Ours Is a Victory in Jesus: Part One

Hebrews 2: 17, 18

Our sin has opened an enormous gap between us and God. Sin violates His holiness and merits His wrath. How then can we come close to God?

To accomplish this of Jesus it is said, “He had to be made like His brethren.” He had to become our Comrade.

Suppose a large company bought a small company that was in deep financial difficulty. As soon as the large company takes over, it becomes responsible for the debts of the business it has purchased. Once the past debts are paid off then the future responsibility for the small company is that of the large company.

Our text uses another term that illustrates the same principle. We are called His “children.” We are by adoption. When a child is adopted, the new parent assumes responsibility for that child. 

Adoption goes a step further. It establishes a kinship relationship between two individuals equivalent to natural descent. 

Adoption is different from fostering. Fostering is temporary. Adoption is permanent. In fostering you get support. In adoption you get support and status.

Hebrews 2: 11 states, “He is not ashamed to call them brethren.” That same verse emphasizes our oneness with Christ. It makes reference to being sanctified. This means to be set aside as holy for His use. This verse means all Christians are holy. You may think you aren’t and you may not act it, but you are. The word sanctified translates the Greek word “hagios” which means “to make holy.”

This is not talking about your practice, but your position. The Bible speaks of positional and practical truth. Positionally, you are in Christ — holy. The more closely your position and your practice parallel each other, the more content, fulfilled, and happy you are.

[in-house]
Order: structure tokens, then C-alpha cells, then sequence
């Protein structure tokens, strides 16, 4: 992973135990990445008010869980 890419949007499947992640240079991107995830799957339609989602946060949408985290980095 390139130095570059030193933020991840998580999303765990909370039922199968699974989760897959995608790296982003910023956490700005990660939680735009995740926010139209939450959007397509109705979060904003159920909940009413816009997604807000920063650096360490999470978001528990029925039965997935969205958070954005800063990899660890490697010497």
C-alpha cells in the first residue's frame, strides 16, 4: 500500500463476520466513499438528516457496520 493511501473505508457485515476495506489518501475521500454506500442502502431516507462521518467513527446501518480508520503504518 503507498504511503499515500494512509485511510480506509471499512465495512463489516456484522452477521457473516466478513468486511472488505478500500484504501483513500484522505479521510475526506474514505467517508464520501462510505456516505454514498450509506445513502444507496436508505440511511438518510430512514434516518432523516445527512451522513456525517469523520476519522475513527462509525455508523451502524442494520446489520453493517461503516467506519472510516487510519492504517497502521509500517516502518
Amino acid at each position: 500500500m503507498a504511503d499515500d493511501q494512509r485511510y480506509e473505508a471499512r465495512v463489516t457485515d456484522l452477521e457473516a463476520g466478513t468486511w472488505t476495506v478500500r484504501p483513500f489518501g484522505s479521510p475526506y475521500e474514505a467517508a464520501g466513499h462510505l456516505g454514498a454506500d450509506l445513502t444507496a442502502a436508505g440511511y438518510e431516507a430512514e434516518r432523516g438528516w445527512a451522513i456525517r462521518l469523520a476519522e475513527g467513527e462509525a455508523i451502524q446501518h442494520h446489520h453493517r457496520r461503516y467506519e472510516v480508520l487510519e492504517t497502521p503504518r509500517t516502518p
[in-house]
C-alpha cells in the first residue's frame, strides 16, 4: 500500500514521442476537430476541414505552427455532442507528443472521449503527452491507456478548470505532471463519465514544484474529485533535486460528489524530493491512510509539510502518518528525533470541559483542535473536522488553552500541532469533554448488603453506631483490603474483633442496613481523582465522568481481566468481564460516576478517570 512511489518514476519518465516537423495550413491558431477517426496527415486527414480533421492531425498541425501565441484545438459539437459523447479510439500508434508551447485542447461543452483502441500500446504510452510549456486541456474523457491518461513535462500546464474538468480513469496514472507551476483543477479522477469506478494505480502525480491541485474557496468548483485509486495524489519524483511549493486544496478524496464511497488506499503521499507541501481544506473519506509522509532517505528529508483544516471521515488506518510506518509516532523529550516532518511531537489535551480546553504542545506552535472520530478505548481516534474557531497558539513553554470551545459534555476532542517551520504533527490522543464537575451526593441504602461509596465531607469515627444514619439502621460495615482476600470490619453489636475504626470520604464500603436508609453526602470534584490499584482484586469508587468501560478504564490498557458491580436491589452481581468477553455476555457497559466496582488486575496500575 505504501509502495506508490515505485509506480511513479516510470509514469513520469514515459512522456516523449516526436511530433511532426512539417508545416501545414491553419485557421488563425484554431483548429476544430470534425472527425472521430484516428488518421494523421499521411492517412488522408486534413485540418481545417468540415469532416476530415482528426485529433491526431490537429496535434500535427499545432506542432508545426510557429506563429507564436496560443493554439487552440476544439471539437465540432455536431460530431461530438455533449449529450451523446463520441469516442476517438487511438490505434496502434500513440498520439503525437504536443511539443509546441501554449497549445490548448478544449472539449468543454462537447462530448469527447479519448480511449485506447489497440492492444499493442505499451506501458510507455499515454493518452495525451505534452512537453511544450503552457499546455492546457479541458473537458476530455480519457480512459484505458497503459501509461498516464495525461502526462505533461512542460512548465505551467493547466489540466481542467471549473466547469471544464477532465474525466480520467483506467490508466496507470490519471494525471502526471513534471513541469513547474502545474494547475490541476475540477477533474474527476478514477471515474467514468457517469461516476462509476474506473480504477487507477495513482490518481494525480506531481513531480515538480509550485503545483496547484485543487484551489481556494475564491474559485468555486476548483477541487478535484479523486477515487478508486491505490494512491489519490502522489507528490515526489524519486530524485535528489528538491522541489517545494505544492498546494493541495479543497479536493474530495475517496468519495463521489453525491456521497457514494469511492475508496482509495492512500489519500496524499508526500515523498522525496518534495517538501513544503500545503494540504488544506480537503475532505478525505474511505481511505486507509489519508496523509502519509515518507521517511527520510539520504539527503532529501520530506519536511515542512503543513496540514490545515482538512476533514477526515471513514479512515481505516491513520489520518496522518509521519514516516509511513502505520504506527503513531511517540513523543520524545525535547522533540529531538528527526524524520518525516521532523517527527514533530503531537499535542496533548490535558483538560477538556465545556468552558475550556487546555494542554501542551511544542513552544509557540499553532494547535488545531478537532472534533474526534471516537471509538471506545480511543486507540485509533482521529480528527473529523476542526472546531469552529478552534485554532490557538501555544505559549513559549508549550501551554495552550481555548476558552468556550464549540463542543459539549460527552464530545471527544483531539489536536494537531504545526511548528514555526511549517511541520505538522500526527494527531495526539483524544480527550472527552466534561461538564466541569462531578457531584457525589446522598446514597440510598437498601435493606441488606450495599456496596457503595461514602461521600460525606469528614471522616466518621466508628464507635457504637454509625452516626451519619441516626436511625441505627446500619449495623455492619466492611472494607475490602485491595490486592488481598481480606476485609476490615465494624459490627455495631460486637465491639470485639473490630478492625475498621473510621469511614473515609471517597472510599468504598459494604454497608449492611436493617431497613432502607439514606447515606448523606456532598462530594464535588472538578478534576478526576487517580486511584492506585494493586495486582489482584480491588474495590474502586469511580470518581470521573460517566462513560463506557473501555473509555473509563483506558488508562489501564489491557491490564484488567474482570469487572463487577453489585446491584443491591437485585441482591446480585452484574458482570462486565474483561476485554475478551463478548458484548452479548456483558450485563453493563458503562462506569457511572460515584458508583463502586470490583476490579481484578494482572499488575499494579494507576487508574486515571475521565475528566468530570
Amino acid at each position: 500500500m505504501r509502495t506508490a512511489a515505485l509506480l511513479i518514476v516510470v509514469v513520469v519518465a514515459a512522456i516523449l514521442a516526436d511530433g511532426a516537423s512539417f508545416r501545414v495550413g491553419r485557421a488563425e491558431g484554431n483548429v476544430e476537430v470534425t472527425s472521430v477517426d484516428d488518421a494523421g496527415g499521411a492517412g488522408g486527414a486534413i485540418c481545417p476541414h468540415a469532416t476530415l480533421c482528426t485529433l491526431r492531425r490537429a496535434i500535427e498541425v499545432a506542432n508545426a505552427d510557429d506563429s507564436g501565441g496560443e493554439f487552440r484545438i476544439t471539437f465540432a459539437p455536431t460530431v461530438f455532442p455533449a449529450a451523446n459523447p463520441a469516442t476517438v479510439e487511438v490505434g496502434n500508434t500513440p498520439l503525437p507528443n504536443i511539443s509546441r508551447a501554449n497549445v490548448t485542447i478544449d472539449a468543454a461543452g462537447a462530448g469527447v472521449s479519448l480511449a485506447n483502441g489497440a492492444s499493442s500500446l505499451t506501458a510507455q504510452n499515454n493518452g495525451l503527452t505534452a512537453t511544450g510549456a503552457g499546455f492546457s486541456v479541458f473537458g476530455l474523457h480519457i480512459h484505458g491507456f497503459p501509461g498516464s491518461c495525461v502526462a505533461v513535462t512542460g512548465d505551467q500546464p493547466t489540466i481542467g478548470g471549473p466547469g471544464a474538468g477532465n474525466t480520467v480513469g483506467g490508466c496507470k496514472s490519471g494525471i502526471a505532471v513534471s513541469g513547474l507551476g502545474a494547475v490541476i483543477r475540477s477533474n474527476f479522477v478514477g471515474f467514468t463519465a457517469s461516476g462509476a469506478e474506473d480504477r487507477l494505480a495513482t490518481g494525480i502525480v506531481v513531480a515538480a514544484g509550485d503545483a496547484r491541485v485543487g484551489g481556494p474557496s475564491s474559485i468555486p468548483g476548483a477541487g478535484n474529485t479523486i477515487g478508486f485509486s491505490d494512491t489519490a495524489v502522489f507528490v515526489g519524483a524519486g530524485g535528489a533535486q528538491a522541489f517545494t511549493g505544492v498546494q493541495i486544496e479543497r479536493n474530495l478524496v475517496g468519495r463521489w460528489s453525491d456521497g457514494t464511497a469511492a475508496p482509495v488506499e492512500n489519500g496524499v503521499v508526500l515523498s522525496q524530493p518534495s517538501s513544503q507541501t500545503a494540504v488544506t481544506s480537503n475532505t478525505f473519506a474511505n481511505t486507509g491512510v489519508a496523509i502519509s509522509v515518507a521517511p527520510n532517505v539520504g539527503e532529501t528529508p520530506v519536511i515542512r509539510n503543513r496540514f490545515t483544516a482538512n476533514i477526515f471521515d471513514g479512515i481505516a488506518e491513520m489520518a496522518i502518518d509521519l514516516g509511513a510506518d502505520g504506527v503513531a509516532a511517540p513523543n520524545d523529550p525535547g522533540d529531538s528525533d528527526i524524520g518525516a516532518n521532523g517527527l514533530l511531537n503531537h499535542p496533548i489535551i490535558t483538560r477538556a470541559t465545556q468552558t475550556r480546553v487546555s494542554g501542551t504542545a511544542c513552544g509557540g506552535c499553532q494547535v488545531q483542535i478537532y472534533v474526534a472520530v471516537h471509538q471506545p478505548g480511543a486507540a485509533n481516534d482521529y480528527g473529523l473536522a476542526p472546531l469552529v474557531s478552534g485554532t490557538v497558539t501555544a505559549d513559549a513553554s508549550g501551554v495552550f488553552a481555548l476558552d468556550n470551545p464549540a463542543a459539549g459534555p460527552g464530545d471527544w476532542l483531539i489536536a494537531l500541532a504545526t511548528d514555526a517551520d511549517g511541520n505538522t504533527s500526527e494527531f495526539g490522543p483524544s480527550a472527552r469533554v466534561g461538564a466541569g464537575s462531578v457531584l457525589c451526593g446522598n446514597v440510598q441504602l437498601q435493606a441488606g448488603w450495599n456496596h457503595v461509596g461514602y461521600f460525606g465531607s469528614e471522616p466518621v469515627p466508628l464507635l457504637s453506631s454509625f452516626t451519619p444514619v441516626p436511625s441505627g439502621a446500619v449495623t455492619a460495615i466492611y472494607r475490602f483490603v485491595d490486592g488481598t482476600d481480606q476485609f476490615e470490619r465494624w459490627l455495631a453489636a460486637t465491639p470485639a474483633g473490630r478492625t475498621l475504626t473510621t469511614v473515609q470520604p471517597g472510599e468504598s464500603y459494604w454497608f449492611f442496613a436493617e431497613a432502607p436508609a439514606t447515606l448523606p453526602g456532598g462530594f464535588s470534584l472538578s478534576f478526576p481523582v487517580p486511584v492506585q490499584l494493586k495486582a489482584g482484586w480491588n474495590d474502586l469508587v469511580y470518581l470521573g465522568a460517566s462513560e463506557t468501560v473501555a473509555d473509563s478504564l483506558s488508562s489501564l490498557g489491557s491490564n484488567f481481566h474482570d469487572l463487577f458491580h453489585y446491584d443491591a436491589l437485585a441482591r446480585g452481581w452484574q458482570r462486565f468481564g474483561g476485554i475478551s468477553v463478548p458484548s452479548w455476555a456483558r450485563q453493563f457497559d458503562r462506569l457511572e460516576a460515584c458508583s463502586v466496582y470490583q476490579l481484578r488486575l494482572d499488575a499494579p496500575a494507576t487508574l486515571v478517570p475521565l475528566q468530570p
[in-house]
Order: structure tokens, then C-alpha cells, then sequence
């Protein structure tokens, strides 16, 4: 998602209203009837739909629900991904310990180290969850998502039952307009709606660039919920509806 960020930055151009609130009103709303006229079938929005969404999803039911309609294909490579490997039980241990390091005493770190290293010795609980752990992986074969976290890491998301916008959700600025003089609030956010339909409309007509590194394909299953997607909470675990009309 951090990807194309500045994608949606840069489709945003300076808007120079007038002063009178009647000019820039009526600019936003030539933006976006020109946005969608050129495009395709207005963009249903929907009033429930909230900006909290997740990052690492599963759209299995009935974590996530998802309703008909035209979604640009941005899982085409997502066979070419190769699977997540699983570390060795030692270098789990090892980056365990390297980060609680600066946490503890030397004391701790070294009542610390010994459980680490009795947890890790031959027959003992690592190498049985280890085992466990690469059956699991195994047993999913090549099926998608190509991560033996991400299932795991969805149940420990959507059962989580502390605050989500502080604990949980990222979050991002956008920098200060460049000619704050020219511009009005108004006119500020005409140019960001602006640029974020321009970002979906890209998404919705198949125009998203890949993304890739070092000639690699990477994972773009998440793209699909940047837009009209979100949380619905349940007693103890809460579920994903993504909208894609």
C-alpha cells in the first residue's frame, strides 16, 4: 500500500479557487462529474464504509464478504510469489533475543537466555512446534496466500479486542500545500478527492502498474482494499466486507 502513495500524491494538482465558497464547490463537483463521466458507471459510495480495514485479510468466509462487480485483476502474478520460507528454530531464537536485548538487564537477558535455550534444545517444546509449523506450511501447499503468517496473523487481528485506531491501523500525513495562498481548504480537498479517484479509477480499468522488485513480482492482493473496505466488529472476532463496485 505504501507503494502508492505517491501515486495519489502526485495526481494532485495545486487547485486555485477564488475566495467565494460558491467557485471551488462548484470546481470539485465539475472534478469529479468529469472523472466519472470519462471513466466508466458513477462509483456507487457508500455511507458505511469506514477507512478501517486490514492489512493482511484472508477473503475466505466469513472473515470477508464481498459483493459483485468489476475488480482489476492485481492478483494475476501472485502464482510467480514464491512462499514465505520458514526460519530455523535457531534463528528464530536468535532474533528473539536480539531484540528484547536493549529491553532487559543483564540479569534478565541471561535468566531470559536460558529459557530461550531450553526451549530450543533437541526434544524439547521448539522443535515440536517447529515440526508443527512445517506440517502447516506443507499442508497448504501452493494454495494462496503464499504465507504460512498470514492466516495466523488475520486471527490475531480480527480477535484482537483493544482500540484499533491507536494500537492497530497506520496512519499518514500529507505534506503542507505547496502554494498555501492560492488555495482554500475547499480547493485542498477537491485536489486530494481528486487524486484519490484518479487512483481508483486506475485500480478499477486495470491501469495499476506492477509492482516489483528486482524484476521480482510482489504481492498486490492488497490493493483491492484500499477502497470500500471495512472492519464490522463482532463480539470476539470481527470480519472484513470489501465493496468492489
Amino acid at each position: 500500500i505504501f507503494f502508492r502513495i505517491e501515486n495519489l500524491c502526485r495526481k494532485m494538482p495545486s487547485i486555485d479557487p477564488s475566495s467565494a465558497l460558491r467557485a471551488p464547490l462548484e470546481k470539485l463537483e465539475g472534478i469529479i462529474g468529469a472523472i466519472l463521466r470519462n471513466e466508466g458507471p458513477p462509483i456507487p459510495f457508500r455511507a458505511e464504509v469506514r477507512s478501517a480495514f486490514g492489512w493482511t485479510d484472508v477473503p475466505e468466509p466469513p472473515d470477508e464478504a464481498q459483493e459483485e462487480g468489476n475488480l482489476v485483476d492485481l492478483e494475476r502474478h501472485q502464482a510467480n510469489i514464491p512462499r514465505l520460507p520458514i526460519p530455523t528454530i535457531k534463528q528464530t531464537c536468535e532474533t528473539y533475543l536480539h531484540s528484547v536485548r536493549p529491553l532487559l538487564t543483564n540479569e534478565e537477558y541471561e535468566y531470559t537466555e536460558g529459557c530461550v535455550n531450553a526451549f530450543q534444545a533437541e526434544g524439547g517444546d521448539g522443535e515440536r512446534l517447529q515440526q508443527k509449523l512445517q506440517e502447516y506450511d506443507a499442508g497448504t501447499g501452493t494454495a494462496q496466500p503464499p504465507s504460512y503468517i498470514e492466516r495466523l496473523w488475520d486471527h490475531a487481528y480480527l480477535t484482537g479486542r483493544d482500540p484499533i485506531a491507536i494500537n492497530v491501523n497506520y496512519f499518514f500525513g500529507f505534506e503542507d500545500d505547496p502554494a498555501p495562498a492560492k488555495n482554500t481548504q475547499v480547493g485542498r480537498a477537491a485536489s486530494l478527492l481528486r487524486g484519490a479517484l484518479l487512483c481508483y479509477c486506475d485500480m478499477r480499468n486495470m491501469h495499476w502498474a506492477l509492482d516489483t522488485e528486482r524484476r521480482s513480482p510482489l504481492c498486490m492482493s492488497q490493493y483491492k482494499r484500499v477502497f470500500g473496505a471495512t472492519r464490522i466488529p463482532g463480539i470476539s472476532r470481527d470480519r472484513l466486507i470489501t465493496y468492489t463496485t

Positionally you are perfect. “For by one offering He has perfected forever those who are being sanctified.” (Heb. 10: 14)

Positionally someday you will stand before God. If you have trusted Christ as Savior, you will stand there as pure as He. The reason is that you have had the righteousness of Christ credited to your account.

He is not ashamed to call us His brothers and sisters. Should we not be proud to call Him our Brother? We do well to pray, 

“Dear God, help me never to be ashamed of Jesus.”

We can, with the writer of Hebrews, recite from Psalm 22, “I will declare Your name to My brethren; In the midst of the congregation I will sing praise to You.” (Heb. 2: 12) 

We can say with Samuel, “I will put my trust in Him.” (Heb. 2: 13)

Jesus bought us with a price (I Cor. 6:20). As a result He paid all of our spiritual debts. Now He has made all of our problems His problems. He has given all of His resources to be our resources.  He is our Comrade.

If you believe that, let your actions indicate that you do.